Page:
The problem is that the vast majority of consumed cattle are factory farmed which are usually fed on grains like soy. I did a bit of research and the majority of soy beans actually goes to cattle rather than human consumption - there are different estimates for how much (certain vegan activist websites put it at 90%) so I looked for a neutral source and the Yale Schools of Forestry and Environmental studies puts it at 67% of global soy production. So given Soy is quite a damaging crop, by feeding it to humans directly you'd be using it a lot more efficiently than the meat market currently operates.

    To answer the OP. We've been vegetarian for about a year and a half now. I found meat substitutes really helpful in the first year or so in being able to move onto a plant-based diet. It's quite daunting having to learn lots of new recipes for the family - especially since I work full time and don't always have the energy in the evenings to be particularly creative. So stuff like Quorn and Cauldron was great for porting over old staples - really easy to make sausage caseroles, 'chicken' pies and I've even got a half decent Oyakodon working using vivera chicken and konbu dashi. Nowadays I've got my head round a lot of purely vegetable meals - this Leon black bean stew is awesome - so we don't use as much subs.
     
    • Like Like x 2
    • Informative Informative x 1
    • List
  7. Quid est Veritas?

    Quid est Veritas? In Memoriam to CS Lewis

    +7,343
    Protestant
    Married
    I don't know, a lot depends here. In South Africa, 70% of agricultural land is given over to grazing, as being too poor to sustain other forms of agriculture. Of this, apparently 70% undergo fattening in feedlots for about 100 days prior to slaughter. For the vast amount, the meat is not grain-fed therefore. I am basing this on an article I found that I am appending, which actually argues that the rapid feedlot bulking after initial grassfeeding, is less methane producing than otherwise. The economic need here is also apparent.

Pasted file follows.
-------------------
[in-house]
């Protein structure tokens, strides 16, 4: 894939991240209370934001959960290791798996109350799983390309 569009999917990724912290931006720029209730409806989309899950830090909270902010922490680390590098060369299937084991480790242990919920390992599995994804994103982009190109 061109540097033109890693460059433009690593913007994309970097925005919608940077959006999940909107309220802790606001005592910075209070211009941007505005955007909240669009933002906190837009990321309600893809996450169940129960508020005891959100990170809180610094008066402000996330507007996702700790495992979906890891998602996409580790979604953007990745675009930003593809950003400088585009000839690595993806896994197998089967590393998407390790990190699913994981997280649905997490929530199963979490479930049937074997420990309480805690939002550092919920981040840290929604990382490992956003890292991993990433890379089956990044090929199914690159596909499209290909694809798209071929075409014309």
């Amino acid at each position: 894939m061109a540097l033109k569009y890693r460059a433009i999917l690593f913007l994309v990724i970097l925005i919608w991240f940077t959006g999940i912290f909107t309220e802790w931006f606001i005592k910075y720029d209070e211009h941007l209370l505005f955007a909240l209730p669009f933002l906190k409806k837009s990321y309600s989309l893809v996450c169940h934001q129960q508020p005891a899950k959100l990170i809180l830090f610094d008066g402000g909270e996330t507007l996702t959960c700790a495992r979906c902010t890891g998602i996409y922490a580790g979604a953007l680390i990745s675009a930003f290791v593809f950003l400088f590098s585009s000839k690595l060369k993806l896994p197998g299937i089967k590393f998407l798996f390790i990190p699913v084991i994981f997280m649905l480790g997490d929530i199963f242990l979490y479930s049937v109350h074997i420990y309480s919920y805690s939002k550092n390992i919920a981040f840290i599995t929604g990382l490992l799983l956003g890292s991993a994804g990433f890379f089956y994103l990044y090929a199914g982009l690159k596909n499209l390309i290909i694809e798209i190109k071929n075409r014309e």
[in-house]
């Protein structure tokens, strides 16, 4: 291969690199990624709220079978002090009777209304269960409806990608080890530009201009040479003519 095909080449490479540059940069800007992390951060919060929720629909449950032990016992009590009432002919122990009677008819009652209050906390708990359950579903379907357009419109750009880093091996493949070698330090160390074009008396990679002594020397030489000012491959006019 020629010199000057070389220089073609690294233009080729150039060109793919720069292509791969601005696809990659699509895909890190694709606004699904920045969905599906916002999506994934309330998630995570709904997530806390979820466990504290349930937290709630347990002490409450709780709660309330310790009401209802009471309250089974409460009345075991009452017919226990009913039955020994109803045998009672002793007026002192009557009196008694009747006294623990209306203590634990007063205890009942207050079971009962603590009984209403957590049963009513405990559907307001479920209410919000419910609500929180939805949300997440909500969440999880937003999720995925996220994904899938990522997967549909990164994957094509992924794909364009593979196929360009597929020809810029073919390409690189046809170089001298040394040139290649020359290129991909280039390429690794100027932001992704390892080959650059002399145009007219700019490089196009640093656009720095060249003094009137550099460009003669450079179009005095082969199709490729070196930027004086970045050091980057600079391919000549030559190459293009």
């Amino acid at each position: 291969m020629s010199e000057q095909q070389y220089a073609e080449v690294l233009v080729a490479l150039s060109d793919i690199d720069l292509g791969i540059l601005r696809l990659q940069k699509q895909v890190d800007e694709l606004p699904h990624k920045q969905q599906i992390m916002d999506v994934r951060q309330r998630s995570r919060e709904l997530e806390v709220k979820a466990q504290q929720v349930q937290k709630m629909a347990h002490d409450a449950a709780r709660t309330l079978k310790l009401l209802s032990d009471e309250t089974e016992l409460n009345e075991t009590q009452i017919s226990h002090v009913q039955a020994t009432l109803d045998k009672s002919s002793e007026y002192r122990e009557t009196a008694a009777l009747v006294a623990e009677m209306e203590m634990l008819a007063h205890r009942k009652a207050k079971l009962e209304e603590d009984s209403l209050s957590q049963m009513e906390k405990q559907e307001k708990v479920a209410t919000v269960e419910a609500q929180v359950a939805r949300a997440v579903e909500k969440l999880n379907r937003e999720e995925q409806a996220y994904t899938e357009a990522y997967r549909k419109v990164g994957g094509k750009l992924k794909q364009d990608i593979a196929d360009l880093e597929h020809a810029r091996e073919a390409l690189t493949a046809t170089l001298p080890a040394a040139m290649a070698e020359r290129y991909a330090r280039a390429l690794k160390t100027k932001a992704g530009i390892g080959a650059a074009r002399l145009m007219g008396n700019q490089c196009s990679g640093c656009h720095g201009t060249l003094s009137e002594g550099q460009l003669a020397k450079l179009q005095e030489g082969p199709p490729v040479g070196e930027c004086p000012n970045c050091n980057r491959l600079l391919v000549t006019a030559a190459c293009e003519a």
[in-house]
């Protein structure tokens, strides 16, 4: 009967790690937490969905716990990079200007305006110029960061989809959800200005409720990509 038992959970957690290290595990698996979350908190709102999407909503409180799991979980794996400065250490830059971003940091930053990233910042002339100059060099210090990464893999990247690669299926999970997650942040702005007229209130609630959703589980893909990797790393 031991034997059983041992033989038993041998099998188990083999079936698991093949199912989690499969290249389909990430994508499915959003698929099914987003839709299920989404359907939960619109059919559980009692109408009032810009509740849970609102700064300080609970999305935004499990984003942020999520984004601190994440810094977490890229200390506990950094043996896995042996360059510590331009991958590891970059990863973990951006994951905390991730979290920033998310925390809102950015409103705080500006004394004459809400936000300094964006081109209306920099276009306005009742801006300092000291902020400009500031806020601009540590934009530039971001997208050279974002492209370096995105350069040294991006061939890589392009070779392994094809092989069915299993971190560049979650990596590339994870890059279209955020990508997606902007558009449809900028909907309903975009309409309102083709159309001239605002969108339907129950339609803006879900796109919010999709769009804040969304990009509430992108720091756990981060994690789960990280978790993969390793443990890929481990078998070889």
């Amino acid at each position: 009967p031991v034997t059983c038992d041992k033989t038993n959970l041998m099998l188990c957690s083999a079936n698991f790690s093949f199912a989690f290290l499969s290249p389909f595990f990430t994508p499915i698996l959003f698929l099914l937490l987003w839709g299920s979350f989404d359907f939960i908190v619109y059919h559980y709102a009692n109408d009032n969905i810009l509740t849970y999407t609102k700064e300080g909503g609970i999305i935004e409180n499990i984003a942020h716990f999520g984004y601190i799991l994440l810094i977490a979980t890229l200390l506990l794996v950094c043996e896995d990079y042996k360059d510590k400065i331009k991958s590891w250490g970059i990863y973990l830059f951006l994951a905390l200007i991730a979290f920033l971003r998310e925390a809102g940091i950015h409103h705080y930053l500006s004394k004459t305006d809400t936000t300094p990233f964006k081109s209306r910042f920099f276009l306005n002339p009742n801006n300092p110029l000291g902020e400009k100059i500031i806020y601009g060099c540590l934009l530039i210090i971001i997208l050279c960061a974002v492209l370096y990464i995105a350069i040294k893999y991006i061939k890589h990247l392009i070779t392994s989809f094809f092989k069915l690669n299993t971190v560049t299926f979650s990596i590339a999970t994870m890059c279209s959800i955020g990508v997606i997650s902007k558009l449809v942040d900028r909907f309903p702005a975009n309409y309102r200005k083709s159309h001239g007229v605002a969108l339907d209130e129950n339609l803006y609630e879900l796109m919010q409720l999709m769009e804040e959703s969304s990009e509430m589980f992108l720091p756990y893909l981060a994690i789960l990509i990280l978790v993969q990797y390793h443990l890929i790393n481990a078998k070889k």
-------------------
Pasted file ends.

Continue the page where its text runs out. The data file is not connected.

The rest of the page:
A South African perspective on livestock production in relation to greenhouse gases and water usage

    Functionally we can't grow soy in South Africa, and importing it to feed humans would not be as effective as keeping cattle on marginal land. Besides, cattle are an important component of indigineous culture - the bride price is called lobola, paid in cattle, for instance. Maize or lucern are the major feedlot products here, but neither the type of maize nor lucern can be human dietary replacements for meat.

    Thing is, our meat-rich diets are unhealthy. Plant-based diets are also unhealthy, requiring B12 and raising stroke risk. The ideal is a mostly plant-based with small amounts of meat, it seems, from a health perspective. Well, from a Greenhouse gas perspective, I think that would be a similar case - though certainly not an expert, and having only read superficially on the topic. The answer is not making meat-analogues, but eating more conventional plants - and thus decreasing the demand for meat, so that meat could be raised on marginal land, without impacting deforestation and so. We should not be raising the demand for Soy at all, if that is one of the leading causes of deforestation, which is what meat-analogues would do. For people aren't going to stop eating meat, and as such, we are merely incentivising soy acreagre - at least initially.

    After all, if we move toward more diverse planting strategies, such as old-fashioned grain followed by legumes, we can actually have a net sequestration of CO2. Meat-analogues seem ill-advised environmentally to my mind, more perhaps for ethical concerns about meat consumption. Soy cannot directly replace the nutritional value or so of meat either. I feel people are throwing the baby out with the bathwater.
     
    Last edited: Sep 23, 2019
    • Informative Informative x 1
    • List
  8. ThievingMagpie

    ThievingMagpie Member

    160
    +158
    United Kingdom
    Humanist
    Married
    That's an interesting context, I'm not that familiar with the South African economy or the cultural relationship to agriculture so thank you. I agree that making meat analogues the 'goal' of a sustainable human diet isn't wise - but as above I've definitely found them helpful in transitioning towards a plant-based diet. My aims are majorly environmental so beef dairy and pork are my primary avoidances right now - this is largely based on findings from the UN's special report on climate change and consumption: Climate Change and Land — IPCC. I'm trying oat milk out at the moment, it's a bit weird - everything ends up tasting like cereal.